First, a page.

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What Allies Could Offer the US in the Fight Against ISIS

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Around seventy five Iraqi activists staged an anti-terrorist rally with flags, costumes and theatrical performances in front of the White House, June 20th 2014.

U.S. Secretary of State John Kerry is touring the Middle East to press for cooperation in battling the so-called Islamic State, or ISIS, following President Obama's announcement that the U.S would increase its efforts to "degrade and destroy" the group.

In the months leading up to Wednesday's announcement, Bloomberg News reports the United States has flown approximately 2,700 air missions over Iraq against ISIS. The AP reports France has already stated that it will dedicate efforts alongside the United States, but who else might?

The Texas Standard’s David Brown sits down with Bobby Chesney, the Director of the Robert Strauss Center for International Security and Law, to gain some clarity on what the US stands to gain from garnering allies and who they might be.

What Allies Could Bring to the Table:

"For most coalition partners, what we're really talking about is either funding, the provision of arms, the provision of training, the provision or sharing of intelligence … a variety of things like that that are critical but don’t capture the headlines like bombing does."

Is a Middle East coalition against ISIS even possible? 

"It's been reported in the media that there are so-called military operations centers set up in both Jordan and Turkey and these are, in effect, joint intelligence sharing and coordination centers that currently are ... trying to identify and enhance the capacity of the so-called moderate Syrian opposition. Now that's the real tricky part in all of this. Is there really a realistic force that is a moderate, reliable non-Assad regime ... to work with in Syria?"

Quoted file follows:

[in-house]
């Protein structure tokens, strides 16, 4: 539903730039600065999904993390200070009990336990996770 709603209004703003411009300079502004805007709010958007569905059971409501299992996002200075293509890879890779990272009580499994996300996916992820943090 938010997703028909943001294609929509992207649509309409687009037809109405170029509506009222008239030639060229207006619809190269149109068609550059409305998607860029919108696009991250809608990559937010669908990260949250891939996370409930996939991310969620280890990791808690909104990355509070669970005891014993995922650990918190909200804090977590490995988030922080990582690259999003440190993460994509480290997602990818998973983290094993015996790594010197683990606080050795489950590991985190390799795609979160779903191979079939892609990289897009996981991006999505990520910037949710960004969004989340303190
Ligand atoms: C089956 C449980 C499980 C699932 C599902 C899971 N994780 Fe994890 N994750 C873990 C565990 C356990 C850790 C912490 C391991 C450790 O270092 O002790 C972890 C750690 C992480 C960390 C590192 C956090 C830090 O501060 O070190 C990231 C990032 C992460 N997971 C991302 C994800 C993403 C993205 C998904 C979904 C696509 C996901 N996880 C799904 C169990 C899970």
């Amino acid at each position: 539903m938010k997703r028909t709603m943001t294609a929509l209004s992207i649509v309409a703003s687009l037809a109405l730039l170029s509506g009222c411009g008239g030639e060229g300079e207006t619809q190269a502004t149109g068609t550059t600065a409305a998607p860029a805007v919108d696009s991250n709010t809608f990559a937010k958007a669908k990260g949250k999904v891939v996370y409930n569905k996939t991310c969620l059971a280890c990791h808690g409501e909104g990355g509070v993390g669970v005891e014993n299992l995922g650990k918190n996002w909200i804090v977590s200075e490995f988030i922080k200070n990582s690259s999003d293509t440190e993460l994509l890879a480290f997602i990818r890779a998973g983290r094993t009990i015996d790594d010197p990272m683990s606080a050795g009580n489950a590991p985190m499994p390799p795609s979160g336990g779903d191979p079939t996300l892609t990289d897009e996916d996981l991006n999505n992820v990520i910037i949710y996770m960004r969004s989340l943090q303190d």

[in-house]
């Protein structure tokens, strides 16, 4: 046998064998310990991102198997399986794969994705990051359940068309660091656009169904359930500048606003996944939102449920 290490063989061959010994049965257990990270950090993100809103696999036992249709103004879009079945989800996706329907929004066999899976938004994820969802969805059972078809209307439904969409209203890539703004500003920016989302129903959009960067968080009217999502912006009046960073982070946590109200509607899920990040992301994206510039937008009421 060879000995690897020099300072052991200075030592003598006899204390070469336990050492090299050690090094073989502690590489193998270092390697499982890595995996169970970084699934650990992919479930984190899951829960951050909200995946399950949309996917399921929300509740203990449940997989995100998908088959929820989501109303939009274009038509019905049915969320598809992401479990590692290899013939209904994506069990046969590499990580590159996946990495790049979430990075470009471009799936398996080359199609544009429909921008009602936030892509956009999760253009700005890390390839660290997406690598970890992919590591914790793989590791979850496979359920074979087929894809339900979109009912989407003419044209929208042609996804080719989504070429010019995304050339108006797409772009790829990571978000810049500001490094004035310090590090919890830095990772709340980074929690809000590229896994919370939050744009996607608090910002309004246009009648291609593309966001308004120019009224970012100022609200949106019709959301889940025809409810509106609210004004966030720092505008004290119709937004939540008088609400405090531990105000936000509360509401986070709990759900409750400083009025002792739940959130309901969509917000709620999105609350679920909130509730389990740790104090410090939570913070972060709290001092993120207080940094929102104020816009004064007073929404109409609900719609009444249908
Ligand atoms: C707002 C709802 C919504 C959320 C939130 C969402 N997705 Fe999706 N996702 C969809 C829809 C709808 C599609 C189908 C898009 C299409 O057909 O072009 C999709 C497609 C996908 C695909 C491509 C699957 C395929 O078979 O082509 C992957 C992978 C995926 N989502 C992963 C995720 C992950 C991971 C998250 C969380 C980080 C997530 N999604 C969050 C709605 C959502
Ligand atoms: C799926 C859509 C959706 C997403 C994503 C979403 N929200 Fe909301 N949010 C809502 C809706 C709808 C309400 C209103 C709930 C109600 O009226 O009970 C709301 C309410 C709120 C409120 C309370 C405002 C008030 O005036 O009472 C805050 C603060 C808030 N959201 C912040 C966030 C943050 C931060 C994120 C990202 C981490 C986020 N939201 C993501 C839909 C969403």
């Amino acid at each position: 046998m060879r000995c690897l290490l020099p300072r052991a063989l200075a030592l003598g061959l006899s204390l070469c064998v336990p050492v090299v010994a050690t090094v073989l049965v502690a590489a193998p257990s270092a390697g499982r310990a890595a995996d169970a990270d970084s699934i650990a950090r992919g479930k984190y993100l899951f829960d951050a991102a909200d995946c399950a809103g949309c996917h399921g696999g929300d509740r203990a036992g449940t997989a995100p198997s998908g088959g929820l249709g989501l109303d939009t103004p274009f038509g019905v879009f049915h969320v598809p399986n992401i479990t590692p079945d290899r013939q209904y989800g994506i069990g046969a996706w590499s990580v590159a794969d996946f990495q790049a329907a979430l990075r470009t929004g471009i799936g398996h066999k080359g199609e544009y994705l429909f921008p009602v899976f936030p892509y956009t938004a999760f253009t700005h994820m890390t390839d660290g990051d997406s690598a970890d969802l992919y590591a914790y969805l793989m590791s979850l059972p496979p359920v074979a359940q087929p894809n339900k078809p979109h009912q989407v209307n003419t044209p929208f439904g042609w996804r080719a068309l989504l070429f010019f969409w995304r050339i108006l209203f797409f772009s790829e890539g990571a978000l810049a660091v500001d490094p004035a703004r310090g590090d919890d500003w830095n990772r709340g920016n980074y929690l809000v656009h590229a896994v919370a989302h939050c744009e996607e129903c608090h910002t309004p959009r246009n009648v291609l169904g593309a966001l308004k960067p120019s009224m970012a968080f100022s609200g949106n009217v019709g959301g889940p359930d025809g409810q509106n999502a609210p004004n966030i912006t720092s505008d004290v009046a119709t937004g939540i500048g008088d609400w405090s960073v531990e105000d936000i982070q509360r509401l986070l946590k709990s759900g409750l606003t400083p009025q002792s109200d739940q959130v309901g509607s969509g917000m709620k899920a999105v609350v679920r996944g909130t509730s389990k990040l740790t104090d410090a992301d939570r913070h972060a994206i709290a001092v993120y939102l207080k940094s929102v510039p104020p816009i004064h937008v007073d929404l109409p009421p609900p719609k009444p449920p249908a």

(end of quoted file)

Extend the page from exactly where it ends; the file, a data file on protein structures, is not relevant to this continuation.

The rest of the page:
David entered radio journalism thanks to a love of storytelling, an obsession with news, and a desire to keep his hair long and play in rock bands. An inveterate political junkie with a passion for pop culture and the romance of radio, David has reported from bases in Washington, London, Los Angeles, and Boston for Monitor Radio and for NPR, and has anchored in-depth public radio documentaries from India, Brazil, and points across the United States and Europe. He is, perhaps, known most widely for his work as host of public radio's Marketplace. Fulfilling a lifelong dream of moving to Texas full-time in 2005, Brown joined the staff of KUT, launching the award-winning cultural journalism unit "Texas Music Matters."
Rhonda joined KUT in late 2013 as producer for the station's new daily news program, Texas Standard. Rhonda will forever be known as the answer to the trivia question, “Who was the first full-time hire for The Texas Standard?” She’s an Iowa native who got her start in public radio at WFSU in Tallahassee, while getting her Master's Degree in Library Science at Florida State University. Prior to joining KUT and The Texas Standard, Rhonda was a producer for Wisconsin Public Radio.
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